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History / Poplar Cottage

Poplar, from Washington in West Sussex, is an example of a wasteland or wayside cottage.  This is a distinctive type of building with a roof that is hipped at one end and gabled at the other.  The gable end contains a smoke bay.  Smoke bays represent an intermediate stage of development between the open hall and full chimneys but the period of their use (early 16th to mid 17th centuries) coincides with the introduction of full chimneys and in some houses there is evidence that smoke bays & chimneys co-existed.  The cottage was built as an encroachment on the edge of Washington Common.  It had about one sixth of an acre of land.  Poplar has two ground floor rooms, 1 heated and 1 unheated.  The heated room is usually referred to as a kitchen (occasionally hall) and is where the family would have cooked, eaten and sat.  The unheated room would have been a service room of some kind, such as a buttery, a milkhouse (dairy) or brewhouse.   Both upstairs rooms would have been used for sleeping & for storage.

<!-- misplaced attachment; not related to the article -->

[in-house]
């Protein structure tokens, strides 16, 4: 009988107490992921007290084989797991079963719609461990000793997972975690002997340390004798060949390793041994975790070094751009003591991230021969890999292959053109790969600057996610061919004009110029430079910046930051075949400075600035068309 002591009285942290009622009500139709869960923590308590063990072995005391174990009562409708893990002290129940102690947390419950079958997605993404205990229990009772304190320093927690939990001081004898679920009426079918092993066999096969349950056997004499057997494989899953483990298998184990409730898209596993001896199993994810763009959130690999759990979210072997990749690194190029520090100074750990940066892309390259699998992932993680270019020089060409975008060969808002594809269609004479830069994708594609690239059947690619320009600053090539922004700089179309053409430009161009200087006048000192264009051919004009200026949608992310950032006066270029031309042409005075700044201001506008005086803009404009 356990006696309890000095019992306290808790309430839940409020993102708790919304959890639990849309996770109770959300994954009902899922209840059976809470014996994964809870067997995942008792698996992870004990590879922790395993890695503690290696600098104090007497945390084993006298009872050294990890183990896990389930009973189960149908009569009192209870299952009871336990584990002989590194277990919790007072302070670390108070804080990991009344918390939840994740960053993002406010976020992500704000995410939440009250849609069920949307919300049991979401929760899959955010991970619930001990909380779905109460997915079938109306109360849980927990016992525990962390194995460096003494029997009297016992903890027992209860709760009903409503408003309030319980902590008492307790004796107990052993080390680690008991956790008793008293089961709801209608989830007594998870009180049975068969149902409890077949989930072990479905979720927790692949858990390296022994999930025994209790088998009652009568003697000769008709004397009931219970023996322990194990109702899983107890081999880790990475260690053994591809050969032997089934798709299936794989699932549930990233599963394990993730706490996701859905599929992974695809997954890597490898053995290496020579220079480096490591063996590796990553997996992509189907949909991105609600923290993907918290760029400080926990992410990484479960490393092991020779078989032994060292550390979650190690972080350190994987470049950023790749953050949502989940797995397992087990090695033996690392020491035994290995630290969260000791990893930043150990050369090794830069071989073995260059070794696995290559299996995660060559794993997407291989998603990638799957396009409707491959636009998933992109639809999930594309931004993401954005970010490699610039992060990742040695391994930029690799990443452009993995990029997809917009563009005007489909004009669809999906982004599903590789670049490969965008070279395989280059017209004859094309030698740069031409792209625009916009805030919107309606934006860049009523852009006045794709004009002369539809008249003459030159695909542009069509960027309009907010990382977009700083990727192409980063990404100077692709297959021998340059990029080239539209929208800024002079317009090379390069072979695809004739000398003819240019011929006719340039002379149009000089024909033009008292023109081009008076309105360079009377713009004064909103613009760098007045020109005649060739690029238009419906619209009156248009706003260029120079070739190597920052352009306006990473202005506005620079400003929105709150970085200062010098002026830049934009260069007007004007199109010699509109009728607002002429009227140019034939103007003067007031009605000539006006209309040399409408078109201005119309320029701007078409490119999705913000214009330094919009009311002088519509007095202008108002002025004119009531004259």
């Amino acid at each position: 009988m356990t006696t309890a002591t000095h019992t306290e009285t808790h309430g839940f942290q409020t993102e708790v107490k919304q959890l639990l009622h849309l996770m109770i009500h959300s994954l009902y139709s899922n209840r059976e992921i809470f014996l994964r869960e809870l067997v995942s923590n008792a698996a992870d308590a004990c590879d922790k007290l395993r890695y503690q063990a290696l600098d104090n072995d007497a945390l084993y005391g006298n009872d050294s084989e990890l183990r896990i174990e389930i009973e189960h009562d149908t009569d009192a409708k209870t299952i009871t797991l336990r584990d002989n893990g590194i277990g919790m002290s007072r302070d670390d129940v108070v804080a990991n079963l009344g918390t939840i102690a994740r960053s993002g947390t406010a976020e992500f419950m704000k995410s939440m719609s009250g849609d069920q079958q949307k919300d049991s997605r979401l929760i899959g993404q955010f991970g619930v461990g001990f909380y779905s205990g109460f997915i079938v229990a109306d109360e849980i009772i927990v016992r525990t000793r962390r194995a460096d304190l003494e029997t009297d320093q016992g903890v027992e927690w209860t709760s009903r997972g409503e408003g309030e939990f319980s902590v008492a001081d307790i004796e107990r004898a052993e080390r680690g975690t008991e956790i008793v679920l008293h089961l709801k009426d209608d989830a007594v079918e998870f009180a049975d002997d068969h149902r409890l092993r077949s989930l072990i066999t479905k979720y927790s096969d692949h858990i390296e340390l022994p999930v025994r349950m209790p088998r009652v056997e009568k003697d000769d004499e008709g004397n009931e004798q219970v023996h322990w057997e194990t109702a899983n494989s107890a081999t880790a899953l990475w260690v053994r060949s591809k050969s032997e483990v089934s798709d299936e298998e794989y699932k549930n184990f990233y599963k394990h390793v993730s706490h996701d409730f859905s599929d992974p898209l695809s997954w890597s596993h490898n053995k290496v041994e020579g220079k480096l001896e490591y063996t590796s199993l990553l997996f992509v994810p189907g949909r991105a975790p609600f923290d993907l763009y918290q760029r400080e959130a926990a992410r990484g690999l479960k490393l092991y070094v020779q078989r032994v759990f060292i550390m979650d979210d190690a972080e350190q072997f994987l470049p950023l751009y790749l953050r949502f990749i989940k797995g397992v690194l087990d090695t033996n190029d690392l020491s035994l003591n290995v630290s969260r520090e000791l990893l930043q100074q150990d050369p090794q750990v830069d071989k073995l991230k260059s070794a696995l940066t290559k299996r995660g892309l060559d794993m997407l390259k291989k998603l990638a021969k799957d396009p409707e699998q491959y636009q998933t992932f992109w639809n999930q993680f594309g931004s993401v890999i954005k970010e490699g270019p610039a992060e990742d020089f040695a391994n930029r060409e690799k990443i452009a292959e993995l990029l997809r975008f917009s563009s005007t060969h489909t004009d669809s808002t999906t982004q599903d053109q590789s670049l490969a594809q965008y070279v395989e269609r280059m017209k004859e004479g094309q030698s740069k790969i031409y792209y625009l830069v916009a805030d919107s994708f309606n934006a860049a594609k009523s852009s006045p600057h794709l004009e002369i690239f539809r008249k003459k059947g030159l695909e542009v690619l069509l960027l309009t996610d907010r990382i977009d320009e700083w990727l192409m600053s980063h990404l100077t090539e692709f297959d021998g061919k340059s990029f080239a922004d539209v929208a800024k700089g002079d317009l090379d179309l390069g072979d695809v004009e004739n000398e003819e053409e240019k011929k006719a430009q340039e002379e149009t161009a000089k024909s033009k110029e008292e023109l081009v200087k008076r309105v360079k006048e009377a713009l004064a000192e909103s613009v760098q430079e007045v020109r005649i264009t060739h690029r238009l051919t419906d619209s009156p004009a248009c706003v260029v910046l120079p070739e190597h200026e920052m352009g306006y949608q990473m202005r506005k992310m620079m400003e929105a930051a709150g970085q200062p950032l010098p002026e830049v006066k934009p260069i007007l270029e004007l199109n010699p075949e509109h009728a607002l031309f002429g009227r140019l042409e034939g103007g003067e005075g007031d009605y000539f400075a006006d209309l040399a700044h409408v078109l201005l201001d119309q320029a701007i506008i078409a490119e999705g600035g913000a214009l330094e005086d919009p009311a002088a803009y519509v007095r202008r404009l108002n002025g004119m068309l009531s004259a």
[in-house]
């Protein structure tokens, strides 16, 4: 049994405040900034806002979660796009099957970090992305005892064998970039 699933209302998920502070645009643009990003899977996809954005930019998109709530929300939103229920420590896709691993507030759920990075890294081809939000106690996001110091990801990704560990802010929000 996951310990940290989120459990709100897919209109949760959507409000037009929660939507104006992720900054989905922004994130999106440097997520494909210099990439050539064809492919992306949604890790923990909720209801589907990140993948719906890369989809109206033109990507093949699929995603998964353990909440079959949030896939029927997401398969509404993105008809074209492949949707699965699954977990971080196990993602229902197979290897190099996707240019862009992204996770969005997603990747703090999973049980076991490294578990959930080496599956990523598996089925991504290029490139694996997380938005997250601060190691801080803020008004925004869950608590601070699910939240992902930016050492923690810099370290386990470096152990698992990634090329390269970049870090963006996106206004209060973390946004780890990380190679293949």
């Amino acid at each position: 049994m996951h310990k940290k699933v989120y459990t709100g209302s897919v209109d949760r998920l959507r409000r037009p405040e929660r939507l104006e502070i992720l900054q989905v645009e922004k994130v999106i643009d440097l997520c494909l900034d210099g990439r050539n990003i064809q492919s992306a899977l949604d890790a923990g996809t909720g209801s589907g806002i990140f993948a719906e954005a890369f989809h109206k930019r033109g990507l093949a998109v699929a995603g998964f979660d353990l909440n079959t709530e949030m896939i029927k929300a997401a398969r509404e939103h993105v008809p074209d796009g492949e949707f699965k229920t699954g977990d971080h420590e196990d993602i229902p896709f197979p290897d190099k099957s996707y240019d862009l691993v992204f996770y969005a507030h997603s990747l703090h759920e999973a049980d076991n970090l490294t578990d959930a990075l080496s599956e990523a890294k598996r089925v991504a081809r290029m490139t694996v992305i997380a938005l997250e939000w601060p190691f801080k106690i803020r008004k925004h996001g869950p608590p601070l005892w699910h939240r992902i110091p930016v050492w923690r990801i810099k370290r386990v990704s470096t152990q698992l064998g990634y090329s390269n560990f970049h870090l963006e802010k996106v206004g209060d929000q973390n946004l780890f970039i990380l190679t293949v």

We donít know who the earliest occupants of Poplar were but they are likely to have been husbandmen or low status craftsmen such as shoemakers, weavers, tailors, bricklayers, brickmakers or masons.  The occupants of Poplar would have derived a substantial part of their income from the exercise of common rights.  It has been estimated that pasturing 1 cow on the common could constitute as much as 40% of a labourerís income & fuel rights could have been worth between 10 and 20% of earnings.

Suggested Topics

  • Unit 2 What were homes like long ago?

Workshops Featuring this Building

Life on a Tudor Farmstead  Tudor Farming module Details
Side by Side Farming Tours   Details

Other Information

Fireplaces The Museum's buildings contain examples of the development of fireplaces from a simple open hearth through smoke bays to chimneys.  A tangible example of design evolution. Details

Detailed Research

For more details of the social and economic history of Poplar Cottage and the surrounding area click here